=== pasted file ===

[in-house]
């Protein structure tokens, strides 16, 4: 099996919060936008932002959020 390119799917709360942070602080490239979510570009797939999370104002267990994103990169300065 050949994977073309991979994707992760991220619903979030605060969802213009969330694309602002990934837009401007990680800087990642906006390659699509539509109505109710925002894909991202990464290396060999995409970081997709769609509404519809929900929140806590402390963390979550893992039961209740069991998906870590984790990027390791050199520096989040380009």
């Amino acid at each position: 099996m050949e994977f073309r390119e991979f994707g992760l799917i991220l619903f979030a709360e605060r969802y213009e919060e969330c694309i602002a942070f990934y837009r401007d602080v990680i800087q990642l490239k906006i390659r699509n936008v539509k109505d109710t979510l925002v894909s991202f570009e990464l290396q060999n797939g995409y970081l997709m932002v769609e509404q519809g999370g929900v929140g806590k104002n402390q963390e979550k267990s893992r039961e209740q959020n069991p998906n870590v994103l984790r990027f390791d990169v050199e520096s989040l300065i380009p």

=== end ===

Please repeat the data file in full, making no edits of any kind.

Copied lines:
[in-house]
């Protein structure tokens, strides 16, 4: 099996919060936008932002959020 390119799917709360942070602080490239979510570009797939999370104002267990994103990169300065 050949994977073309991979994707992760991220619903979030605060969802213009969330694309602002990934837009401007990680800087990642906006390659699509539509109505109710925002894909991202990464290396060999995409970081997709769609509404519809929900929140806590402390963390979550893992039961209740069991998906870590984790990027390791050199520096989040380009």
């Amino acid at each position: 099996m050949e994977f073309r390119e991979f994707g992760l799917i991220l619903f979030a709360e605060r969802y213009e919060e969330c694309i602002a942070f990934y837009r401007d602080v990680i800087q990642l490239k906006i390659r699509n936008v539509k109505d109710t979510l925002v894909s991202f570009e990464l290396q060999n797939g995409y970081l997709m932002v769609e509404q519809g999370g929900v929140g806590k104002n402390q963390e979550k267990s893992r039961e209740q959020n069991p998906n870590v994103l984790r990027f390791d990169v050199e520096s989040l300065i380009p």